Elite runners need a specific combination of physiological abilities to have any chance of running a sub-two-hour marathon, new research shows.
The study is based on detailed testing of athletes who took part in Nike’s Breaking2 project – an ambitious bid to break the two-hour barrier.
Professor Andrew Jones, of the University of Exeter, said the findings reveal that elite marathon runners must have a “perfect balance” of VO2 max (rate of oxygen uptake), efficiency of movement and a high “lactate turn point” (above which the body experiences more fatigue).
“If and when this happens, carbohydrates in the muscles are used at a high rate, depleting glycogen stores,” Professor Jones explained.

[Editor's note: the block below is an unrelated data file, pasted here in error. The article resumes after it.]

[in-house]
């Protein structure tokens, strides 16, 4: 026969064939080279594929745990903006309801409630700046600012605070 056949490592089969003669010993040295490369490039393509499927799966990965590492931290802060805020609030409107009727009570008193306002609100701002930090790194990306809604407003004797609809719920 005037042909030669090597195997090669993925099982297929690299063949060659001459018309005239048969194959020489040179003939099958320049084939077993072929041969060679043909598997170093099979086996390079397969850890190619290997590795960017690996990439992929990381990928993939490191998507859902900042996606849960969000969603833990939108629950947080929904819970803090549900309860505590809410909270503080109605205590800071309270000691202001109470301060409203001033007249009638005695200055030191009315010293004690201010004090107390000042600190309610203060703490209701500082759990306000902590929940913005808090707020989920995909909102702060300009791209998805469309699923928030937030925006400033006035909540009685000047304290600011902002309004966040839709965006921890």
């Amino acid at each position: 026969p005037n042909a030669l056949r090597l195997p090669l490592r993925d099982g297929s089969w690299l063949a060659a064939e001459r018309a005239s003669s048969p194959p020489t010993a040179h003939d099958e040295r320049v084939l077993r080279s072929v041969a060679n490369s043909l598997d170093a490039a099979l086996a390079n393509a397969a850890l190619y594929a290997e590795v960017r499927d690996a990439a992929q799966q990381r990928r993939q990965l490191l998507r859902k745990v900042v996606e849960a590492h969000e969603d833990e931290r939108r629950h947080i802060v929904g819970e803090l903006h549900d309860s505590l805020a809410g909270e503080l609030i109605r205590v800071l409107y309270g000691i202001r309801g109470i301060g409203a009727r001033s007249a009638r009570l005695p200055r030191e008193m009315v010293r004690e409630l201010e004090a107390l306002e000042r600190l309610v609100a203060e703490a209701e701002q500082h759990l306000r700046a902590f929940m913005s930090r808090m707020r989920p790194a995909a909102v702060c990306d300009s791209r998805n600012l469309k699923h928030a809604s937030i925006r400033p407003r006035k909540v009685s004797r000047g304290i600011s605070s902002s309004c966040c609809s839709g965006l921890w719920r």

“At this point – which many marathon runners may know as ‘the wall’ – the body has to switch to burning fat, which is less efficient and ultimately means the runner slows down.
“The runners we studied – 15 of the 16 from East Africa – seem to know intuitively how to run just below their ‘critical speed’, close to the ‘lactate turn point’ but never exceeding it.
“This is especially challenging because – even for elite runners – the turn point drops slightly over the course of a marathon.”